Q: How was Oswald arrested on Nov. 22?
A: The Warren Commission said Oswald left the book depository moments after shots were fired from the sixth floor, returned by bus and cab to his rooming house, then ventured out again — soon encountering a Dallas police officer who stopped him based on descriptions of the assassination suspect. According to the commission, Oswald fatally shot Patrolman J.D. Tippit with a handgun, then fled into a nearby movie theater, where he was soon arrested.
Q: What was playing that day at the Texas Theatre?
A: A double bill of “War is Hell” and “Cry of Battle.”
Q: Who was Jack Ruby?
A: Ruby was a Dallas nightclub owner well acquainted with many police officers. As Oswald was being transferred from police headquarters to the county jail on Nov. 24, Ruby shot him in the chest from close range. Oswald was rushed unconscious to Parkland Memorial Hospital — where doctors had tried to save Kennedy’s life two days earlier — and died there at 1:07 p.m. Ruby was convicted of murder and sentenced to death. He appealed and was granted a new trial, but died of lung cancer before a trial date was set. Ruby said he was angered by Kennedy’s assassination and wanted to spare Jacqueline Kennedy the ordeal of a trial for Oswald. Skeptics, noting that Ruby had some connections with underworld figures, have suggested his shooting of Oswald was part of a broader conspiracy.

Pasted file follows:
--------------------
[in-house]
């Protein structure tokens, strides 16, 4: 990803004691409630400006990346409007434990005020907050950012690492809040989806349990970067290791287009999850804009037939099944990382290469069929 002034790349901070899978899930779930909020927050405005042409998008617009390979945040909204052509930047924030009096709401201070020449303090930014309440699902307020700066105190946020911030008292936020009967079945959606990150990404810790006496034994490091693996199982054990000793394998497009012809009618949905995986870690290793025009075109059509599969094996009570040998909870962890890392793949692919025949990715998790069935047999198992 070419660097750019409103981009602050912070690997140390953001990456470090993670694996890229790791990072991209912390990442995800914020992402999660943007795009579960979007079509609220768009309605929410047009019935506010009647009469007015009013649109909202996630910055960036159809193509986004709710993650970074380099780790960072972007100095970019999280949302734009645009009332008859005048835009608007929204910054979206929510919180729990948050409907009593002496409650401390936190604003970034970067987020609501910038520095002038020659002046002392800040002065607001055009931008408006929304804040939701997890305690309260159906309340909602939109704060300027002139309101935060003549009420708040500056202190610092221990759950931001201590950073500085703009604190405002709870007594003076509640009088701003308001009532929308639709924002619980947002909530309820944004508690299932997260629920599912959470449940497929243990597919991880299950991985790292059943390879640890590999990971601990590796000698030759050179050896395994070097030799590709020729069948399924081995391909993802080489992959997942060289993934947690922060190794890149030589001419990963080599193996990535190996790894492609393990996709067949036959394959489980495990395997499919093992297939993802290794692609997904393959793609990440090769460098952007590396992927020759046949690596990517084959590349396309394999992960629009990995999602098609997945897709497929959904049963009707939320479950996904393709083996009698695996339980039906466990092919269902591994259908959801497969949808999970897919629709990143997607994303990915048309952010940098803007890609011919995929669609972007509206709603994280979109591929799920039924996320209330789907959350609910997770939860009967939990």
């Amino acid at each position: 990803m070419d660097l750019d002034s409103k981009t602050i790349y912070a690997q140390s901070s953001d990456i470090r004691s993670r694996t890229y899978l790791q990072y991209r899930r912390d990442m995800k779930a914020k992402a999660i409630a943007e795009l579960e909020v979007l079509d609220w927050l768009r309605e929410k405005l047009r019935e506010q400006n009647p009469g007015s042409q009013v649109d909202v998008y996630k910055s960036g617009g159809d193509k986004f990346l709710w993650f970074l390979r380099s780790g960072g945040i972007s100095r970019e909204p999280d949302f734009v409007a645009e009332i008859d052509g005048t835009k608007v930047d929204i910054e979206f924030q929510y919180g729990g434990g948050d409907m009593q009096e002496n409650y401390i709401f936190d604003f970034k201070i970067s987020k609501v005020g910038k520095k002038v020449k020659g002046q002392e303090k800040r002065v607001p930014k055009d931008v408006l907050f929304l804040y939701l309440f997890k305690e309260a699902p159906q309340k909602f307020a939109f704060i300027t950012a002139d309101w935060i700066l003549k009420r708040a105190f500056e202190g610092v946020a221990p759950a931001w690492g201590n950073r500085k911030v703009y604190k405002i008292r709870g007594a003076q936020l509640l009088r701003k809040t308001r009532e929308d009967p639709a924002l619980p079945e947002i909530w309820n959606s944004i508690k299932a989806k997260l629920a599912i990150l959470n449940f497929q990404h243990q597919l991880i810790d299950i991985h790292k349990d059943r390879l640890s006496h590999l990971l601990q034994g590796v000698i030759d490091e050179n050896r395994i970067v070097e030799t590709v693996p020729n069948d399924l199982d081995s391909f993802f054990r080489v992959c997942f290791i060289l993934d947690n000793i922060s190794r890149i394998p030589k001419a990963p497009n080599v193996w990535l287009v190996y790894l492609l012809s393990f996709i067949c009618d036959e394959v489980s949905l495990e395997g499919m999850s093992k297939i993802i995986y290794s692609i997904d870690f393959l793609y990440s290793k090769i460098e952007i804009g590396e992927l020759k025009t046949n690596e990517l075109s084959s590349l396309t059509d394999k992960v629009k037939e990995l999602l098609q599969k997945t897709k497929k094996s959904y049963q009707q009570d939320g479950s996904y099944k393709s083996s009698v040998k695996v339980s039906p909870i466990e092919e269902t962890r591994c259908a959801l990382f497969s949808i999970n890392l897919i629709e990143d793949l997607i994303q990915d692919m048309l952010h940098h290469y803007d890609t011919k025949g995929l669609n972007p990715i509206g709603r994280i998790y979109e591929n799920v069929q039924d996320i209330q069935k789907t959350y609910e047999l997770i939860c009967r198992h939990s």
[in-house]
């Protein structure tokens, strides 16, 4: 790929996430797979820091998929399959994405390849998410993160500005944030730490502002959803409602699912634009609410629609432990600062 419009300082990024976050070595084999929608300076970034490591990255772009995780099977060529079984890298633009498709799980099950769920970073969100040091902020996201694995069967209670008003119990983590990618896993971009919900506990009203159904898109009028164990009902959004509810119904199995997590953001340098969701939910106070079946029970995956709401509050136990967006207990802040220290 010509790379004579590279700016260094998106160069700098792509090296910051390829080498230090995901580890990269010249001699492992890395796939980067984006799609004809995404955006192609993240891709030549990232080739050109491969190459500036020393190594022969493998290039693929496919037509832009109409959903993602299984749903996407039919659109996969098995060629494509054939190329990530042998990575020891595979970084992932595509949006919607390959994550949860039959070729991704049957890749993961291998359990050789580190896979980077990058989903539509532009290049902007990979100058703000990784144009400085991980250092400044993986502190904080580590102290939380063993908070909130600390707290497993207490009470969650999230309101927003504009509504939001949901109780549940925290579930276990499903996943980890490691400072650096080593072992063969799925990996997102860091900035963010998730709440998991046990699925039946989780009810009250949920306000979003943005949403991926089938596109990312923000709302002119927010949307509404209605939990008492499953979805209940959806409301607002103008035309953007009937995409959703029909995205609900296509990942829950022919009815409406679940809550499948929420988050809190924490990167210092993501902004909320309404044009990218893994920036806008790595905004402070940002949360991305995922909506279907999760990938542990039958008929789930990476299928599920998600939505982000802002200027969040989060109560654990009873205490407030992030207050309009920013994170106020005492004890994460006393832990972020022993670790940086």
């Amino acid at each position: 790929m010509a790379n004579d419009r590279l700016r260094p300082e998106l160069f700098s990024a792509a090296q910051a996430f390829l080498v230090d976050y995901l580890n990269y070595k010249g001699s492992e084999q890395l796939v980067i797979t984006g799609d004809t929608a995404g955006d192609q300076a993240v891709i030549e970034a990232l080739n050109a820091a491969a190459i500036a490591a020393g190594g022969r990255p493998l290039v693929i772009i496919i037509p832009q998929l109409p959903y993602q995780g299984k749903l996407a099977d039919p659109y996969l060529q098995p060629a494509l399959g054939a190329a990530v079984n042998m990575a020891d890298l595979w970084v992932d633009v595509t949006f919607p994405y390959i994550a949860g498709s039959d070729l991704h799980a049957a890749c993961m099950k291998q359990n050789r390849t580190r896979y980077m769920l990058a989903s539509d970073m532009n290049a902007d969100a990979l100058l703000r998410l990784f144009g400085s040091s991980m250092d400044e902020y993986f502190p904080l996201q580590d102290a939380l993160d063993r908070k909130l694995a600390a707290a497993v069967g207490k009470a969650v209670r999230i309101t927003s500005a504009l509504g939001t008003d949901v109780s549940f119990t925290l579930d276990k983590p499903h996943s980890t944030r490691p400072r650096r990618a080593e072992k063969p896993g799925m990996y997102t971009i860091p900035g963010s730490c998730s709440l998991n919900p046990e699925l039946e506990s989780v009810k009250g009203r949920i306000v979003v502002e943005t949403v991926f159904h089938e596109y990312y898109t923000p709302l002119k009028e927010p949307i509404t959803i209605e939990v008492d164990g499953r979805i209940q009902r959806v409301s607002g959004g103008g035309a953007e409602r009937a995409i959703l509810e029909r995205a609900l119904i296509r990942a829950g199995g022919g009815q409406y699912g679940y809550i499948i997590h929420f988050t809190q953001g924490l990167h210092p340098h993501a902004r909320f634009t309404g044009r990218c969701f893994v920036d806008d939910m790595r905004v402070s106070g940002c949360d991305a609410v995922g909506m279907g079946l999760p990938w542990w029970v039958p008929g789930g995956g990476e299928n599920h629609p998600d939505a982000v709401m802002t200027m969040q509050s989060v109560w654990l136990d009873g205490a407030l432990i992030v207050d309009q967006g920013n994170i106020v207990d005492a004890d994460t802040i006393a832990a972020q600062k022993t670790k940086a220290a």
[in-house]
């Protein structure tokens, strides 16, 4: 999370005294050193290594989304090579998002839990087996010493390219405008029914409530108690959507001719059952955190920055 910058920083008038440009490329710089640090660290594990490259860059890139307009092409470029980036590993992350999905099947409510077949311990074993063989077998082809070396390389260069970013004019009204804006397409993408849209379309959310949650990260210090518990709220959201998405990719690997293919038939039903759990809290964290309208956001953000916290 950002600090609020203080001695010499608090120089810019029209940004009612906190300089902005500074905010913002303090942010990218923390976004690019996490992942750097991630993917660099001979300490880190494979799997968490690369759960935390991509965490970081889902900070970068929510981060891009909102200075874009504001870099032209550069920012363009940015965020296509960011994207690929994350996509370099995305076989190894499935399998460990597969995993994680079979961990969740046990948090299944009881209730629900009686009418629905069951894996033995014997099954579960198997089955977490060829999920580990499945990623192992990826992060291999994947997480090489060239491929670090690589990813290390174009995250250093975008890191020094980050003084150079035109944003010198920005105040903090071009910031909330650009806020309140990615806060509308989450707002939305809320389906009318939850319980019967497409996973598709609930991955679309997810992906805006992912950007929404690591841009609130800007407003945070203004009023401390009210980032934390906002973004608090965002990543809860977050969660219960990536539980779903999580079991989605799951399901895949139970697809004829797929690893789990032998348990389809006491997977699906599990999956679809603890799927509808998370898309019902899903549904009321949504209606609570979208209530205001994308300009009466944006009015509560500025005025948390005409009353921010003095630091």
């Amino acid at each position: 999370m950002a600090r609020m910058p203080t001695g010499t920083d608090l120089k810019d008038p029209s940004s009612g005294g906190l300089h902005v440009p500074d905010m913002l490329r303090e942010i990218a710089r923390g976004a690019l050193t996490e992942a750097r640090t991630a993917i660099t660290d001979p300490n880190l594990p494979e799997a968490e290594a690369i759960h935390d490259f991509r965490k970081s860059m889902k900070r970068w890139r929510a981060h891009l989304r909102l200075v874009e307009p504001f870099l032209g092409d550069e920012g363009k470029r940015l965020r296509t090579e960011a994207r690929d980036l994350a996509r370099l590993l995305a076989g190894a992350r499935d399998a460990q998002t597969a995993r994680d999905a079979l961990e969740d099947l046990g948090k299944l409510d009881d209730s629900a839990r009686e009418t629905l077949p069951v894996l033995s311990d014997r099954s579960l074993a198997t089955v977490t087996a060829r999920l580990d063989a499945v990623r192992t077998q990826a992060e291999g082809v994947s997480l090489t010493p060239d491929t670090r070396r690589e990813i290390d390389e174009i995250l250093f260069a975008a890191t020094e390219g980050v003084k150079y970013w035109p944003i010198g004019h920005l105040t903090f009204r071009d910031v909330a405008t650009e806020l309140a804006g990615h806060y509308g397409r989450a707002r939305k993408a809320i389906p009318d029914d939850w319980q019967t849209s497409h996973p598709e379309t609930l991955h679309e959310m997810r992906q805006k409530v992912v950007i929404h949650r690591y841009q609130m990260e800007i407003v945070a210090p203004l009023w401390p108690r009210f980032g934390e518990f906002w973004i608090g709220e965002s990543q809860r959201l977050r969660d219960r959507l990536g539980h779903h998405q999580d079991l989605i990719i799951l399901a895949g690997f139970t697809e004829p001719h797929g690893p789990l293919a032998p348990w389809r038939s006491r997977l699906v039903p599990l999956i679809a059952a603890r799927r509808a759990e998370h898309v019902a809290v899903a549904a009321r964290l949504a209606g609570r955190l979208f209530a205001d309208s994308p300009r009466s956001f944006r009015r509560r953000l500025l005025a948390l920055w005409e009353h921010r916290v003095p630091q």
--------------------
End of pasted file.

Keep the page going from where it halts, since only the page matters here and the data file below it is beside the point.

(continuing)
Q: Did the Warren Commission specify a motive for Oswald killing Kennedy?
A: No. Oswald “was moved by an overriding hostility to his environment,” the report said. “He does not appear to have been able to establish meaningful relationships with other people. He was perpetually discontented with the world around him. Long before the assassination he expressed his hatred for American society and acted in protest against it.”